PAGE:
Since Blue Planet II highlighted the huge scale of ocean plastic, public awareness of the problems associated with single use plastic has risen. But how does 12 million tonnes of plastic really end up in the sea each year?
On a chilly Saturday evening in November, Reading Towns main shopping street in the UK came to a standstill to watch a giant, glowing puppet of a whale glide by, accompanied by graceful jellyfish, all crafted from disposable plastic.
The spectacle began with recordings of children talking about the realities of ocean plastic and concluded with a junk percussion group made up of local families, playing a rousing samba rhythm on drums made from empty packaging. The crowd soon joined in shouting out the refrain, ‘Say no to plastic’!
In a haunting coincidence, earlier that week a whale had hit the headlines after being found dead, washed up on an Indonesian beach, with its stomach full of plastic. The shocking list of over 1,000 items included 115 disposable cups.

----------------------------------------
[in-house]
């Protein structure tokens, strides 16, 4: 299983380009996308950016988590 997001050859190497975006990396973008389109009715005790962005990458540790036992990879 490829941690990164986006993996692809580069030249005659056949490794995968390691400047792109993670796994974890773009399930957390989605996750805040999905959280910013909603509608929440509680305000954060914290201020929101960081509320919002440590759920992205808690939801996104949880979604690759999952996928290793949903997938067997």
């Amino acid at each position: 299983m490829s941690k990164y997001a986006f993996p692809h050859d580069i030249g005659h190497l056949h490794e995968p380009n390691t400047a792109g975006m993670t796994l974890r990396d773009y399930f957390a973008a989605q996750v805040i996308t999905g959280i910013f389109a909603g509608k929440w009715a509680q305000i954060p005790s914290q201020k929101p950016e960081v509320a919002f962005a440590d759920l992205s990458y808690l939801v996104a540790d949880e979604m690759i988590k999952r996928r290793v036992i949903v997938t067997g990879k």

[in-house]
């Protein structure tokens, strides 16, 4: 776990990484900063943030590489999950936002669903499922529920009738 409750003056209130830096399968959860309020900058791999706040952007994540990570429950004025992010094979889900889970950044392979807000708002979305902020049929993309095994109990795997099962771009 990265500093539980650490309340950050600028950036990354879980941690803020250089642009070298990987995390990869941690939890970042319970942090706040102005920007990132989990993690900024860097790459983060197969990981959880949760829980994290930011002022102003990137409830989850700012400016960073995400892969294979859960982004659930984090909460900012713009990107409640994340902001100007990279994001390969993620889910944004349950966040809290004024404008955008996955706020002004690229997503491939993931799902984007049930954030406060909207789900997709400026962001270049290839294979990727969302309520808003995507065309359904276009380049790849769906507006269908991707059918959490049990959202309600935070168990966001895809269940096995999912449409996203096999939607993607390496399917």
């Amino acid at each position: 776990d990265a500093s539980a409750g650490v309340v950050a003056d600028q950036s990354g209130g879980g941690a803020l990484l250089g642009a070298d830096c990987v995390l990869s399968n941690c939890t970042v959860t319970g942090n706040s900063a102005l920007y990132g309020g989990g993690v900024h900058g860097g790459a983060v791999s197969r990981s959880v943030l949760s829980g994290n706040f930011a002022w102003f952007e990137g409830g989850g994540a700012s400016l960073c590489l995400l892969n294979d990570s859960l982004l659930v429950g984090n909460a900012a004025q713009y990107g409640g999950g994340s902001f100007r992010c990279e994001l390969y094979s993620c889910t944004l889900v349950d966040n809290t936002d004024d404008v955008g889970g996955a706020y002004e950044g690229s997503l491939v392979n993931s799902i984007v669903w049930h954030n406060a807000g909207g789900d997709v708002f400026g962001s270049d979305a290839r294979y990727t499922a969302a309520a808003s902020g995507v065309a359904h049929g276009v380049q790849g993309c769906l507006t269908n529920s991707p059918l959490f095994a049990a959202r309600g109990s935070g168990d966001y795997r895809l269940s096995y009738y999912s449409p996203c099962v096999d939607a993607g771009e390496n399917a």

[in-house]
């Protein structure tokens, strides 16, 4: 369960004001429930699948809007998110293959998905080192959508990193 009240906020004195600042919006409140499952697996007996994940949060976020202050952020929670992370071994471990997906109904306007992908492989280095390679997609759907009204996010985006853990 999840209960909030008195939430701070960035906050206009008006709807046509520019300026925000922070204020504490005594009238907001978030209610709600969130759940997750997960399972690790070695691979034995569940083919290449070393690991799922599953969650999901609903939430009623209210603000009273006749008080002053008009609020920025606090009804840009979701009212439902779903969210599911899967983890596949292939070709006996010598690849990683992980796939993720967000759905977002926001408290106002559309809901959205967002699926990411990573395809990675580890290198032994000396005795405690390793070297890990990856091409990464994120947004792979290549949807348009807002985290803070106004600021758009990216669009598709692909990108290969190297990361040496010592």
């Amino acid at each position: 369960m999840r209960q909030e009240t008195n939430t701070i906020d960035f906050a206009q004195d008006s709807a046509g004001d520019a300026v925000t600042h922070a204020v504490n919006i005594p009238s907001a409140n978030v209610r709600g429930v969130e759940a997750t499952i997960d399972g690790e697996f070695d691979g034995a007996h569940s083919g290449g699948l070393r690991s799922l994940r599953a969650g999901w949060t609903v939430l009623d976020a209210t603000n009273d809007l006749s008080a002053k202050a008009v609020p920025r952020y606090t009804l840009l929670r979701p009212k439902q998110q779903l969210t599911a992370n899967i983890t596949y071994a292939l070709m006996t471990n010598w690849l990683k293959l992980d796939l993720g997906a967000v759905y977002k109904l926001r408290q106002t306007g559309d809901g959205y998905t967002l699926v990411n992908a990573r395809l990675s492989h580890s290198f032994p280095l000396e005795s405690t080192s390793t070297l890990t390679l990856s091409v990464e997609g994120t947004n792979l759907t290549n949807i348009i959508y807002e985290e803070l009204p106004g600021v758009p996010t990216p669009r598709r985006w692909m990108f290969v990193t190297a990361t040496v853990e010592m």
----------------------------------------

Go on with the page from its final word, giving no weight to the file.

But how does all that plastic get into the sea? And is any of it actually coming from Britain?
· litter washing into drains
· waste escaping during transport and floating down rivers to the sea
· beads or ‘nurdles’ used for plastic production escaping from factories or ships into the sea
· personal care products being flushed down the toilet
Of course some of the plastic in the sea does come directly from the UK. Some also finds its way there from other countries where we have sent waste for processing. Since China banned import of plastics for recycling at the end of 2017, we have begun shipping larger quantities of waste to some of the countries with the worst records for ocean pollution, including Malaysia, Vietnam and Thailand.
The reality is that we can’t just keep exporting the problem, and burying plastic or incinerating it are clearly not sustainable solutions either. We just need to start weaning ourselves off our addition to throwaway plastic.
One powerful change you can make is to encourage your organisation to make the switch to reusable coffee cups, such as GoReuseable bamboo eco cups. Made from sustainable bamboo, they’re light yet strong, making them practical as well as enjoyable to use. A simple change that could help to turn the tide of ocean plastic.